(VII) We need technologies for controlled release of fertilizers and pesticides. For instance, our farmers use nitrogen in large quantities, but with the least efficiency. By doubling the fertilizer–nitrogen use efficiency from 40 percent to 80 percent, the world would not only save about $11 billion annually but also help conserve non-renewable resources and improve the environment. Because the non-absorbed nitrogen is not only lost through leaching, nitrification and volatilization, but also leads to environmental contamination such as pollution of ground water. Technologies have already been developed locally for the above purpose but they need to be standardized and improved using modern biotechnology.

(VIII) The country does not have a policy for sustainable agricultural development that can increase agricultural productivity per unit time, labor and resources used. The resources, labor and time, thus released, could be used for additional employment that would substantially increase the income of farmers/farm-workers. This additional employment could be provided through biotechnology in areas such as food processing, tissue culture (say, of orchids in Arunachal Pradesh) and cultivation and processing of appropriately-selected medicinal plants.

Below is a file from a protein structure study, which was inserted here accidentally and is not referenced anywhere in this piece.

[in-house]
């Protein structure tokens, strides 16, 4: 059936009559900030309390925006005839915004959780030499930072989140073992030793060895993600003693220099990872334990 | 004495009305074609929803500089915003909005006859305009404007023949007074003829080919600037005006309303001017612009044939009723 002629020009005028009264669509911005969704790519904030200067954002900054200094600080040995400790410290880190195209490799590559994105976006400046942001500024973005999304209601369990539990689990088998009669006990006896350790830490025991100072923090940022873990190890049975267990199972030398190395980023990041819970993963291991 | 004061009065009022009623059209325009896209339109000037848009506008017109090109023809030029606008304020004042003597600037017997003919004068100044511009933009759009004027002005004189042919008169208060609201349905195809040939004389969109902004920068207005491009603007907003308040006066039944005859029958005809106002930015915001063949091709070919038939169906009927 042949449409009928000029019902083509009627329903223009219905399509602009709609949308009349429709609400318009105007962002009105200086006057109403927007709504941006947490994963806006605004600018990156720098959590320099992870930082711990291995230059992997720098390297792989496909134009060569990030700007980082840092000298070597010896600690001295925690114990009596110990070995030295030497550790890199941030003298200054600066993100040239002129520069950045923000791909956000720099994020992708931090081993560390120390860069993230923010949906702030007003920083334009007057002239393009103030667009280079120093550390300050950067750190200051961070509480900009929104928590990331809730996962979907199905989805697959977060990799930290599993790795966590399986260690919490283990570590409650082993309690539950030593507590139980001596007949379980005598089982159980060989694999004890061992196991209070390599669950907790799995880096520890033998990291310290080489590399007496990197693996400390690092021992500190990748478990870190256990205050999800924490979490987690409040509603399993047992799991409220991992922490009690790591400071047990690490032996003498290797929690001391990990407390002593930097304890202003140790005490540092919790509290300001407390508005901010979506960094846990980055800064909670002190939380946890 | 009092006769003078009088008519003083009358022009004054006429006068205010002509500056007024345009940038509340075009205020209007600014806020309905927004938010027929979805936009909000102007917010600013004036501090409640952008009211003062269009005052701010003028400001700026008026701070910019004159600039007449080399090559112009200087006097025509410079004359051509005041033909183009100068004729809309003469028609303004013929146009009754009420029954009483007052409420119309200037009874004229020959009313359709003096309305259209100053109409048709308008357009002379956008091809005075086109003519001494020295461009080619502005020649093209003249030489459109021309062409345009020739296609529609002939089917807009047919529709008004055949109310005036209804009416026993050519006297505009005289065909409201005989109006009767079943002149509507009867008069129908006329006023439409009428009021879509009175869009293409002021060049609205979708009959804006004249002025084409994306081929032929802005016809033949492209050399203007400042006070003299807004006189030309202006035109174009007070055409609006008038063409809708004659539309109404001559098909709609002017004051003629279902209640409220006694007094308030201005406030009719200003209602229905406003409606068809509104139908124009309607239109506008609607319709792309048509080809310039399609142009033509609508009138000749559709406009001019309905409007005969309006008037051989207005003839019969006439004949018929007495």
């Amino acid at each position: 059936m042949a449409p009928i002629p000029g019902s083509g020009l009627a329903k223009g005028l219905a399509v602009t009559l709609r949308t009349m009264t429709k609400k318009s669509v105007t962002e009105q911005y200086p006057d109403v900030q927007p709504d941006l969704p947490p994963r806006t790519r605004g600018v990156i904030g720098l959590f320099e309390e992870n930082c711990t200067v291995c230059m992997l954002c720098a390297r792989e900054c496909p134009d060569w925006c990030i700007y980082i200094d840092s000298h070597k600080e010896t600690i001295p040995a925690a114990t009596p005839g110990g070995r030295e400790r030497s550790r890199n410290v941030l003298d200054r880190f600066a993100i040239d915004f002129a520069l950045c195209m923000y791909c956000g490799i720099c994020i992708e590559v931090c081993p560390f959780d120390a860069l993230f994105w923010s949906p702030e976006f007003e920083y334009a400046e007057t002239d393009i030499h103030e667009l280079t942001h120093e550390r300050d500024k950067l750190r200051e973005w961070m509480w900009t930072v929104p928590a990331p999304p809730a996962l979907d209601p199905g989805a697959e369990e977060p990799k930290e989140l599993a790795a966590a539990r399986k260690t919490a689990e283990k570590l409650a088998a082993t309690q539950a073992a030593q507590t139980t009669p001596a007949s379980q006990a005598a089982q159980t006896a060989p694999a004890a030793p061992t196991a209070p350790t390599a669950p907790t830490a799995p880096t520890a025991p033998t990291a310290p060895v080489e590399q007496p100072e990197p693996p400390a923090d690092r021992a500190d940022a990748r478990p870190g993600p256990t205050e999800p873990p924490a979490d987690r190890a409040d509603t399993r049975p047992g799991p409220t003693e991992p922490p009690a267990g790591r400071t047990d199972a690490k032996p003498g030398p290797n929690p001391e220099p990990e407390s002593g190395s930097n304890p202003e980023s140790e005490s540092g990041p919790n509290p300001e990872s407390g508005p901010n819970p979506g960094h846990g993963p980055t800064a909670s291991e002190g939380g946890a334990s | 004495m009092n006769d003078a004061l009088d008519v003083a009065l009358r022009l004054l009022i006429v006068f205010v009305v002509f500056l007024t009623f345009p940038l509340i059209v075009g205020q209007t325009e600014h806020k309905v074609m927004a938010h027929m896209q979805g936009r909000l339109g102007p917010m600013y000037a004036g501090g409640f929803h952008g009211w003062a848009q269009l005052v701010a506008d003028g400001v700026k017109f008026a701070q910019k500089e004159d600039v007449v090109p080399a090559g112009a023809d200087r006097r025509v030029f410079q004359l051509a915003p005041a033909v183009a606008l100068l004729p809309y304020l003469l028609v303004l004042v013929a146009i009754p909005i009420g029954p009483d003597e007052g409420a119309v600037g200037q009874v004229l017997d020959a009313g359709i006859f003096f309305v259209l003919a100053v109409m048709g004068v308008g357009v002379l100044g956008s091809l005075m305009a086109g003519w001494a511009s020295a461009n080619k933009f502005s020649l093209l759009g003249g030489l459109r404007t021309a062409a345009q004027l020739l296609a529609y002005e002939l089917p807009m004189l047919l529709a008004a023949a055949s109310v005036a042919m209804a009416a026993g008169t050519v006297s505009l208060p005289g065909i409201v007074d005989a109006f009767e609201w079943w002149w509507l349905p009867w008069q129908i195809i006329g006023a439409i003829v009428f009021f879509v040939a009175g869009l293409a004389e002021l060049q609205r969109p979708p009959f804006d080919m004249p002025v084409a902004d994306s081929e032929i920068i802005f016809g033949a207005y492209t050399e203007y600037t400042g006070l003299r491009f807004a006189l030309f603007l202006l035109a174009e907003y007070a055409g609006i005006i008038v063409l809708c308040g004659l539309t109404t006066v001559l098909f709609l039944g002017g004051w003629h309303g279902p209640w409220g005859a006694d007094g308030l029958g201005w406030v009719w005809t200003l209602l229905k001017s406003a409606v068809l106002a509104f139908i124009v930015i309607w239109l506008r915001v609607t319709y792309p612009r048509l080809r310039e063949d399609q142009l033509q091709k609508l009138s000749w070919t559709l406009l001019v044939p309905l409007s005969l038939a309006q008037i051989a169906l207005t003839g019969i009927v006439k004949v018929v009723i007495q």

(IX) To ensure that our agriculture remains largely in the hands of our farmers and does not come under the total control of the government-bureaucracy-multinational corporations nexus, it would be essential to invest in R&D of our own in areas such as: exploiting hybrid vigor more vigorously through new scientific approaches than has been done so far; identifying the genetic basis of hybrid vigor and incorporating this information into pure strains, so that the farmer can reuse his seeds with “hybrid vigor”; identifying and using molecular markers for breeding; metabolic engineering (e.g., transferring genes of maize for enzymes such as phosphoenol pyruvate carboxylase/oxygenase and orthophosphate dikinase, into rice for enhancing yield); exploiting the essential natural biodiversity in India; and genetic engineering of plants coupled with stringent risk assessment done in a professional, unbiased, ethical and transparent manner.

(X) We need to invest a great deal more in studying, validating and then utilizing the validated traditional agricultural practices such as water harvesting and organic farming.

PM Bhargava

Citation: What can BT do for our Agriculture ? Pushpa M Bhargava, BioSpectrum, Nov.2003, p.72.